Seven Paths to Extraordinary Relationship
What are the most important ingredients of a great relationship – whether it is romantic, parent-child, sibling, or good friends? What really makes the difference between an ordinary and an extraordinary relationship? From almost 40 years of loving one another in our own relationship and 30 years of studying and helping others in our counseling and workshops, here is what we have found to be crucial to both heal ailing relationships and make solid relationships even better.
Cultivate a Deeper Relationship with Yourself. This comes first. There can be no fulfilling relationship with another until you come to peace with yourself. There are many ways to nurture your own heart and soul: prayer, meditation, time alone in nature, inspiring reading or music, singing, dancing, etc.
Express Your Gratitude and Appreciation Every Day. The opposite, taking your loved one for granted, is a sure path to relationship stagnation. Doing things to show your love is great, like bringing flowers or hugging, but speaking words of genuine appreciation or gratitude right from your heart is a precious gift. Look deeply at your lover or friend, feel what you love the most, are most grateful for, or would miss the most if this person were not in your life, and then say it with all your heart’s feeling.
Reclaim Your Projections. Every day we see couples blaming each other, and thus feeling like innocent victims. Rather, what is it that you are doing that is hurting the relationship? Take responsibility for your projections, both negative and positive. If you don’t like your partner’s “neediness,” have you really looked at your own neediness. Or their anger (and thus your own anger)? How about the positive projections, like your loved one’s beauty, kindness or intelligence, reflecting these same qualities in you? Reclaiming your projections is the central theme in Light in the Mirror (aka The Heart’s Wisdom).
Apologize for the Ways You Have Hurt Your Loved One. Go ahead, swallow your false-pride. Make time with your loved ones to apologize for hurtful words or actions. What if you aren’t sure how you hurt this person, humbly ask. Let them know it’s important to you to make amends for any pain you’ve caused, whether inadvertently or deliberately. This is another way to take responsibility for your actions and words.
Share Your Vulnerable Feelings. When something is said or done, usually inadvertantly, that hurts (even a little), most people do one of two things: they ignore the hurt feeling or they get angry. Often these two choices produce a tense silence or expressions of sarcasm, lectures, criticism, or outright anger. This is not just a men’s issue. We see just as many women making these two choices. The courageous (and honest) choice might sound like this: “You probably didn’t mean to hurt me by saying (or doing) __________, but it did hurt me.” Now here’s the catch. This kind of statement works best if spoken with real vulnerability. If there is anger in your voice, and you may not even be aware of this, your loved one may become defensive. So how do you know you are truly vulnerable? Most of the time, you will be met with vulnerability in return, and possibly even an apology. If not, then seek professional help.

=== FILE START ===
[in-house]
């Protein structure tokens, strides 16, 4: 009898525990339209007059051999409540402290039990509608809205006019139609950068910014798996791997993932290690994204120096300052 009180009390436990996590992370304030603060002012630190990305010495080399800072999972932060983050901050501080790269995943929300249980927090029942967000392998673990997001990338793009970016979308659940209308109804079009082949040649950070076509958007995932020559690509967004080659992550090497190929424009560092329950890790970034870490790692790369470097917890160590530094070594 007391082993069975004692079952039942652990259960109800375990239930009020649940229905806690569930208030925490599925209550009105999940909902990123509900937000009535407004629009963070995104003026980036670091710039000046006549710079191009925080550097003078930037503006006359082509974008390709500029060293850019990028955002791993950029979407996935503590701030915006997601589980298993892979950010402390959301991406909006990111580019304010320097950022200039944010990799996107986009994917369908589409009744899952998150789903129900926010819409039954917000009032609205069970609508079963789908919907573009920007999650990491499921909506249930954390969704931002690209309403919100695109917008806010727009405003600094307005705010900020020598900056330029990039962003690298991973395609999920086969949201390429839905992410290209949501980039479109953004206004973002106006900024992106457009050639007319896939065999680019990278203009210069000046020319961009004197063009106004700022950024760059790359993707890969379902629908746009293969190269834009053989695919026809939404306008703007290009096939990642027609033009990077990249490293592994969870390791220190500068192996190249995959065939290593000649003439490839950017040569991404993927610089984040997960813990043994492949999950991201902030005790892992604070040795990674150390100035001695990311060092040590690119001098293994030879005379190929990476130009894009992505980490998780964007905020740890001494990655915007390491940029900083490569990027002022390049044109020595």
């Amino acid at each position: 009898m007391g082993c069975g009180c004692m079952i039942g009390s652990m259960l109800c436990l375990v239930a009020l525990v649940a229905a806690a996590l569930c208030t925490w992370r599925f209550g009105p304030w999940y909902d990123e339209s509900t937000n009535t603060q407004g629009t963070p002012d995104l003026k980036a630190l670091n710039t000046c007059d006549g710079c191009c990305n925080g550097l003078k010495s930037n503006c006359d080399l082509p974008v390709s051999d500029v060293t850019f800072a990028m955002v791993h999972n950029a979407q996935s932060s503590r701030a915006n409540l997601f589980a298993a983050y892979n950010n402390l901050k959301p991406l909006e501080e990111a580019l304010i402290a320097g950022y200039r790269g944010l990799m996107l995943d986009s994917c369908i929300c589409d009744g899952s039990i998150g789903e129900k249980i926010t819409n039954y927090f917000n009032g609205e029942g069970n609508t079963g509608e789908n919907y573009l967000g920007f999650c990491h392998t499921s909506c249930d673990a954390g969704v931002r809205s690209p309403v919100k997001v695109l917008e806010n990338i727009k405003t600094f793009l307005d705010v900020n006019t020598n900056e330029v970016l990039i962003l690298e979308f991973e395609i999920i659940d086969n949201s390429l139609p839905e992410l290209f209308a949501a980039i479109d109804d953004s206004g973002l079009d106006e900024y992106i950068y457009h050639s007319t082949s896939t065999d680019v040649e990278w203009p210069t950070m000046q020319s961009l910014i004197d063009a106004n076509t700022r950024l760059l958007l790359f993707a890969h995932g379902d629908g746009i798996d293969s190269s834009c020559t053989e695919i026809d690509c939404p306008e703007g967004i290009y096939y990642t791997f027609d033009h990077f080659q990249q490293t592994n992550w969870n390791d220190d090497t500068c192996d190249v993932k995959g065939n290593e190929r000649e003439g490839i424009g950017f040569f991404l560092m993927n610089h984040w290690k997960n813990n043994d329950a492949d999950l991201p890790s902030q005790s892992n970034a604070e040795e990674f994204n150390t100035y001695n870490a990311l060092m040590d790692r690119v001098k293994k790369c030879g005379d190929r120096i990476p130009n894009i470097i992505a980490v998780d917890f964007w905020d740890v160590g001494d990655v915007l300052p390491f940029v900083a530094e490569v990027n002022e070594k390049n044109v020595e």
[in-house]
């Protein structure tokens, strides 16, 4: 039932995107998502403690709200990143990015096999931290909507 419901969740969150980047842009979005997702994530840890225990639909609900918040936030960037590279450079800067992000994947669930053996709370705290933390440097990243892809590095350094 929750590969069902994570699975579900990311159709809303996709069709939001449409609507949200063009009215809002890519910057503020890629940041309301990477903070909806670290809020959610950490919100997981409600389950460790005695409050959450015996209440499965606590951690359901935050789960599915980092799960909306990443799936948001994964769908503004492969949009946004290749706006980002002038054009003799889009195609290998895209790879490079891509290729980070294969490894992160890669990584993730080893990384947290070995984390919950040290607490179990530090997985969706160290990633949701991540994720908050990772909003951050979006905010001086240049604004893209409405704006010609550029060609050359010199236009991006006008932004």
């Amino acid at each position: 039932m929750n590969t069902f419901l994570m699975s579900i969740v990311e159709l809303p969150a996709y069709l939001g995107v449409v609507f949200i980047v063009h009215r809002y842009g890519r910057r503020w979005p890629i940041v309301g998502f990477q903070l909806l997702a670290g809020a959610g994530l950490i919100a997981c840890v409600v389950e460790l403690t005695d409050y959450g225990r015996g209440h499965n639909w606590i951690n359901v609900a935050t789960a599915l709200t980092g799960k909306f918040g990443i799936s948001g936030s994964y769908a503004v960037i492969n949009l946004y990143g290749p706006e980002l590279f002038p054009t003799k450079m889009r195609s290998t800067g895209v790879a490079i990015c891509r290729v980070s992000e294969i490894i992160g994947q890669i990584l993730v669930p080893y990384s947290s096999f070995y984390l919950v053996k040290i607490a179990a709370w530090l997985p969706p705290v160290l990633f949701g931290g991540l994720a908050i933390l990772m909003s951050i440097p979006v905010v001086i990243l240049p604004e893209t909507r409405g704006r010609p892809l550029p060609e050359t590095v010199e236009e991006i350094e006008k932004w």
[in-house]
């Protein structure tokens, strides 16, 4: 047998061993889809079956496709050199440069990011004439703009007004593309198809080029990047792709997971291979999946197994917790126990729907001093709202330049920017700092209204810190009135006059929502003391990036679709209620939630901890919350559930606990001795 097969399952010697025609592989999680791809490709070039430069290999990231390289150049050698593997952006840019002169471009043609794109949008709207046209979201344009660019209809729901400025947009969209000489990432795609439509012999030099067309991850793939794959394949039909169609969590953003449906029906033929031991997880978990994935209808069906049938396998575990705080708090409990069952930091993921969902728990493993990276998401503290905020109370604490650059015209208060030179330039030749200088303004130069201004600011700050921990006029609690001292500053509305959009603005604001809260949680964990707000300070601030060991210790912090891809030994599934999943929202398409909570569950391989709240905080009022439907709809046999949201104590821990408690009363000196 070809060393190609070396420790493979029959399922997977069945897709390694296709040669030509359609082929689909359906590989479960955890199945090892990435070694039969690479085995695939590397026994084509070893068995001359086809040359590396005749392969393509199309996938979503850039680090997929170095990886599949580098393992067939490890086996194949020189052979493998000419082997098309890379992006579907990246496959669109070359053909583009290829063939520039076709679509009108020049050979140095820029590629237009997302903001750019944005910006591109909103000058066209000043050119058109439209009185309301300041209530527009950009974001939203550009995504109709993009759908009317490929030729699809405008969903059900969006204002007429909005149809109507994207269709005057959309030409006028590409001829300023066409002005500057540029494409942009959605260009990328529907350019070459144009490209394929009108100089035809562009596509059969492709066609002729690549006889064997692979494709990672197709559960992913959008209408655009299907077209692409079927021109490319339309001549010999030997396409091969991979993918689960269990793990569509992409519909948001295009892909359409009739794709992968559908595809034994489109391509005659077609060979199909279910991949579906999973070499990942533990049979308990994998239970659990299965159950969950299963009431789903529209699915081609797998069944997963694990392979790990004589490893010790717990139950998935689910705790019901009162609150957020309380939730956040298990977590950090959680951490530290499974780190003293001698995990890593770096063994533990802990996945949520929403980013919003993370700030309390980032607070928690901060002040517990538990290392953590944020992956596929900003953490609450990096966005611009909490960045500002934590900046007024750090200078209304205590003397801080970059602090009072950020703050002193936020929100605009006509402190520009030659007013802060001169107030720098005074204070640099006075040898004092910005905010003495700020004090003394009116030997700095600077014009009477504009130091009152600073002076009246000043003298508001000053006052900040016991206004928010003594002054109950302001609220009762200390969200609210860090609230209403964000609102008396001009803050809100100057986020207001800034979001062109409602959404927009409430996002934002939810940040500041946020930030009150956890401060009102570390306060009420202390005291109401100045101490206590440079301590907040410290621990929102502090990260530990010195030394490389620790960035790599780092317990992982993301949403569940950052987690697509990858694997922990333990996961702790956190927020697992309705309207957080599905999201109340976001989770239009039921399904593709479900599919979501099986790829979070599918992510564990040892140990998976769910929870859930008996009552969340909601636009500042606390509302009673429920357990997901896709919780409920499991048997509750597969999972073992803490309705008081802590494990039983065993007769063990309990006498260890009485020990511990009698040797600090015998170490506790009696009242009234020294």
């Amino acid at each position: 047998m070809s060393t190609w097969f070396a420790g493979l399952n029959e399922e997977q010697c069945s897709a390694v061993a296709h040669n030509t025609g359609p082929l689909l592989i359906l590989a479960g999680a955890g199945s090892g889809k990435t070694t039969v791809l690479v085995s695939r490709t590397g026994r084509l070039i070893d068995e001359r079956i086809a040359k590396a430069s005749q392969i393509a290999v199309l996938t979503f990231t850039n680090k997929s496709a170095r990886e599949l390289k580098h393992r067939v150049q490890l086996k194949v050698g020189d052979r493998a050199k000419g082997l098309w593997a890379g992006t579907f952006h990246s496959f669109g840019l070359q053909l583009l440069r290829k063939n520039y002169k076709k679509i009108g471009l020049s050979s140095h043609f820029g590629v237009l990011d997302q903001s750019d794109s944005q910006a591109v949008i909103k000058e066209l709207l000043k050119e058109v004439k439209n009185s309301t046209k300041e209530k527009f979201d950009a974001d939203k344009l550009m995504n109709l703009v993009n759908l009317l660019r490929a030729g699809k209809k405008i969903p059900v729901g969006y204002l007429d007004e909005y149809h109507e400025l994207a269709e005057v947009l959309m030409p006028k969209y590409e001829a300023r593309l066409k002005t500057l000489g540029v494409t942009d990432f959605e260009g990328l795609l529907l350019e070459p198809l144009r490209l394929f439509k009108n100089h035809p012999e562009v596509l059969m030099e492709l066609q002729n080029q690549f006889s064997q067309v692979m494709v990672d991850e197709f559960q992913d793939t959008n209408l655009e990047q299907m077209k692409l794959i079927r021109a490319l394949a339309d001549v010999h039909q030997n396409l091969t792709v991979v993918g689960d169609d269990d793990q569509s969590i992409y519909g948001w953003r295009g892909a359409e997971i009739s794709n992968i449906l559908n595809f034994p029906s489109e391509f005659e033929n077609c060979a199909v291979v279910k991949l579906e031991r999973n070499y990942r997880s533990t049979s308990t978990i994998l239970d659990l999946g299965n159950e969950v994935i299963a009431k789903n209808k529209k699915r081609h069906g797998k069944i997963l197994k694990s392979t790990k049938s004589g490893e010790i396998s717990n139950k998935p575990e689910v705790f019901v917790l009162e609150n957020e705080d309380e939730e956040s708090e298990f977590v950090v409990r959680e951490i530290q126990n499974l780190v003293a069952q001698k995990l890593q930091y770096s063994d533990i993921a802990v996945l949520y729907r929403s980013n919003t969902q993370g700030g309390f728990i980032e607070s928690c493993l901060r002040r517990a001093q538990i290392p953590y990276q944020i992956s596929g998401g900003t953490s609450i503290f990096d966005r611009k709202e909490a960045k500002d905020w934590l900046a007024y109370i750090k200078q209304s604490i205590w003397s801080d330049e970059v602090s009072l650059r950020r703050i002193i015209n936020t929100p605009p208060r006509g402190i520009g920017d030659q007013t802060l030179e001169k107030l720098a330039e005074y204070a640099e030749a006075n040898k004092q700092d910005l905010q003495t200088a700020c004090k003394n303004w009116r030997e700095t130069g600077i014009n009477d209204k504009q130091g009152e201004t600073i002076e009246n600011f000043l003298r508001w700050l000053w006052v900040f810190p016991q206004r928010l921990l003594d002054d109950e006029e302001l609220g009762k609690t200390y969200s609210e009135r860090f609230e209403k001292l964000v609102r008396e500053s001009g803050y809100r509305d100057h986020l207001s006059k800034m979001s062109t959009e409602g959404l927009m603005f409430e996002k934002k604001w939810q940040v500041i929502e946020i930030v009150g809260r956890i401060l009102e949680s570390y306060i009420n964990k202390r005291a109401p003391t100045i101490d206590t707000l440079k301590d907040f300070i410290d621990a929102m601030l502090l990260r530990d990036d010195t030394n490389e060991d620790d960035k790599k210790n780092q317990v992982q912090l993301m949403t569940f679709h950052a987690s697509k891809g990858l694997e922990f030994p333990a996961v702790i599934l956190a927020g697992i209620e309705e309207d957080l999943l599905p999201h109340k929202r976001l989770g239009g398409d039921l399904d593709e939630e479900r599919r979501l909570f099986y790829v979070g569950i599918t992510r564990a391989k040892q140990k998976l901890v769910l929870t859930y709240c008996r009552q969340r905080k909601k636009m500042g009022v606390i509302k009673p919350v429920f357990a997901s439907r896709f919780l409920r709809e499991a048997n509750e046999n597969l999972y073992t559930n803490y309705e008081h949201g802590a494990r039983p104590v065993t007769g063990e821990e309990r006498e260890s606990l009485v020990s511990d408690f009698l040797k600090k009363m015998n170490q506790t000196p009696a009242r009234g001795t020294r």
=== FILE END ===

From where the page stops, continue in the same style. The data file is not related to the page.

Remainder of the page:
Come to Know and Love Your Inner Parent and Your Inner Child. Most people have difficulty understanding these two parts of themselves. But it’s true, we each have an inner parent that longs to nurture, protect, and surround another with love and safety, as well as an inner child that longs for love in the form of acceptance, cherishing, or protection. Relationships commonly get into trouble by ignoring these two inner parts of each person. If you ignore your inner parent, you may become too fixed upon getting love from others rather than giving love. In other words, you may be unconsciously acting out the child part of you. If you ignore your inner child, you may burn out on giving too much and not receiving enough love. In other words, you may be unconsciously acting out the inner parent. When you make both the inner child and the inner parent conscious and in balance with each other, your relationships achieve balance as well.
Discover Your Shared Spirituality. Although it is important to develop your own daily spiritual practices that feed your own soul, it is just as important to discover spiritual practices that can be shared with your loved ones. A shared religion or faith is an obvious solution, but many couples or families don’t have this. It is even more important to find that common spiritual thread that unites you on a daily basis. The two of us love to sit side by side, each doing our own silent meditation, but enjoying the closeness. Then we love to touch our foreheads together, and each speak a prayer of gratitude or asking for help from a source of wisdom and love greater than our personal selves. This is just what we love to do together. Your challenge is to discover your own shared path, practices that tune you both to the highest love, acts of kindness that you can do with your loved ones, a common gift (no matter how small or large) that makes this world a better place. Mother Teresa says, “It’s not the big things that matter to God, it’s the little things done with love.”
If you can truly practice even one of these principles, you will be amazed at the difference in both yourself and your relationships. If you take to heart all seven of these principles, you will enjoy abundant love yourself and in all your relationships, you will heal and transform stuck or troubled relationships, and you will deepen your connection with all those who really matter to you.